The Solicitors Regulation Authority is collating all the comments received in response to its discussion paper on the forthcoming ban on referral fees in personal injury cases.
The ban comes into force in April 2013, introduced as part of the Legal Aid Sentencing and Punishment of Offenders Act 2012 (LASPO). The SRA published a discussion paper on the matter in June to encourage interested parties to put forward their views, the closing date for which was 31 July.
The paper aimed to encourage discussion of implementation of the provisions on referral fees by setting out the SRA's analysis of the issue and the potential effect on the sector. The paper also outlined the authority's current thinking on how the ban should be enforced in the context of risk-based, outcomes-focused regulation.
As well as inviting comments, SRA officers met with key players to gauge their views, including attending a conference in Manchester, in the heart of personal injury work. The responses, numbering nearly 30, are now being collated and analysed ahead of a formal consultation exercise in the autumn. Early indications are that the direction of travel outlined in the paper is broadly welcome.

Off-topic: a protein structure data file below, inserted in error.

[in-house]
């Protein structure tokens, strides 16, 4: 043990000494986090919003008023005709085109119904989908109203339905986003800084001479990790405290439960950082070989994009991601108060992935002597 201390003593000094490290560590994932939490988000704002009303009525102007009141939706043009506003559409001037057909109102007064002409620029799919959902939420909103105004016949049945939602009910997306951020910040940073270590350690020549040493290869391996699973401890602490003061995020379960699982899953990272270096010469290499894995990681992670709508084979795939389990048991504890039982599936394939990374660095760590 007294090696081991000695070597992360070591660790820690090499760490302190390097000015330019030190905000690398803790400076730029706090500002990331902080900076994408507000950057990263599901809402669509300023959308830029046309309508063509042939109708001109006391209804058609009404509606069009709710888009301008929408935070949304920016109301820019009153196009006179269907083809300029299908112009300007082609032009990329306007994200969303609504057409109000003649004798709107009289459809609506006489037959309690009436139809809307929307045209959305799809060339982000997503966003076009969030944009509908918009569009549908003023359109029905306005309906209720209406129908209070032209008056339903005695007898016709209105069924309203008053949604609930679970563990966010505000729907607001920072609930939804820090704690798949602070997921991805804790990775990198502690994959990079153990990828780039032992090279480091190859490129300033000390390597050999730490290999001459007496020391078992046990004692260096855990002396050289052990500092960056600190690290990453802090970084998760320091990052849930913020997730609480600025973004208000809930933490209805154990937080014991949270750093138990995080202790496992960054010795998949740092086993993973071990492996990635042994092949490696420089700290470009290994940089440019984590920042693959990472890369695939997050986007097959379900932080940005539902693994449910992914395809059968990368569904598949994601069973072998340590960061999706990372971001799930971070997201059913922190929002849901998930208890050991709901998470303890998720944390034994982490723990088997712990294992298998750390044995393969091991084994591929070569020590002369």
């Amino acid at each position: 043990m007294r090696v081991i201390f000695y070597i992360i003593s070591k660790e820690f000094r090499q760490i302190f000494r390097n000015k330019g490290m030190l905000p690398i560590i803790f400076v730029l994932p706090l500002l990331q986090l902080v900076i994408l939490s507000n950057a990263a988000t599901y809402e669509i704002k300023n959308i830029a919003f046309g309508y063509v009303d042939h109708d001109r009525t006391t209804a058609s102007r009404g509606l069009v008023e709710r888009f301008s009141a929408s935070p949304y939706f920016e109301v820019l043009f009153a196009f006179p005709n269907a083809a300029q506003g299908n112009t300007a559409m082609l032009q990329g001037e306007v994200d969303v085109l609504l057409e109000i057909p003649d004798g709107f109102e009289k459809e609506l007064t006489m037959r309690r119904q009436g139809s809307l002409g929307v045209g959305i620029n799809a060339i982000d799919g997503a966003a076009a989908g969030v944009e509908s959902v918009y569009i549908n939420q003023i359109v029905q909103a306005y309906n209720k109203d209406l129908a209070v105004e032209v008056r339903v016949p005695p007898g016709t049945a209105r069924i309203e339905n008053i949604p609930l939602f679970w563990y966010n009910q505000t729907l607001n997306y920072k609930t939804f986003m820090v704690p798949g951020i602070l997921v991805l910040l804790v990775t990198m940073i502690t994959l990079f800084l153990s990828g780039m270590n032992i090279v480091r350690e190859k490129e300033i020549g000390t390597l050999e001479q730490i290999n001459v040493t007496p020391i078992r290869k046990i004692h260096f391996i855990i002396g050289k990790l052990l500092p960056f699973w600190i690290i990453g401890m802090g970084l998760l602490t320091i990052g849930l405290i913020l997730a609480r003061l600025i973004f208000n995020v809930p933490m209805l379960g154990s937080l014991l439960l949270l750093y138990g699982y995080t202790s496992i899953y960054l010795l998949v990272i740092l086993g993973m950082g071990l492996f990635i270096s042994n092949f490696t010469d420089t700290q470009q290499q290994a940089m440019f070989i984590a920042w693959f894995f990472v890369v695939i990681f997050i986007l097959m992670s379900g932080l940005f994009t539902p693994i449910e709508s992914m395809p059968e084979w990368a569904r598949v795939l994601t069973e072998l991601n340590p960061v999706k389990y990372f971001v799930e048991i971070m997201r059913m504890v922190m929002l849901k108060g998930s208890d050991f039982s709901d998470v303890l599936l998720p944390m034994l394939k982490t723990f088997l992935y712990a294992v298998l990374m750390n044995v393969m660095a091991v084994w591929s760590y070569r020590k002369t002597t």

David Hackett, Regulatory Policy Manager, said: "We had a very good response to the discussion paper, as you'd expect. There are a number of interesting aspects to the ban which we encapsulated in our paper, and these drew the responses we've received.
"We're now analysing those responses as we draw up our formal policy position ahead of going out for a full, 12-week consultation in the autumn."
The discussion paper outlines that the SRA doesn't feel that rules would be consistent with outcomes-focused regulation, and the best way forward would be to amend the mandatory outcomes within its code. This could be backed up by illustrative indicative behaviours, but all options remain on the table.
The Government's ban has come about amid concerns of the high cost of civil litigation, rising insurance premiums, increasing numbers of claims and the perception of a “compensation culture”, where people are encouraged to claim for minor or even fictitious injuries. The Government believes that banning referral fees, along with a variety of other policy measures, will reduce costs in individual cases and prevent inflated or spurious claims.
Any changes made to the regulatory framework will come into effect in April 2013.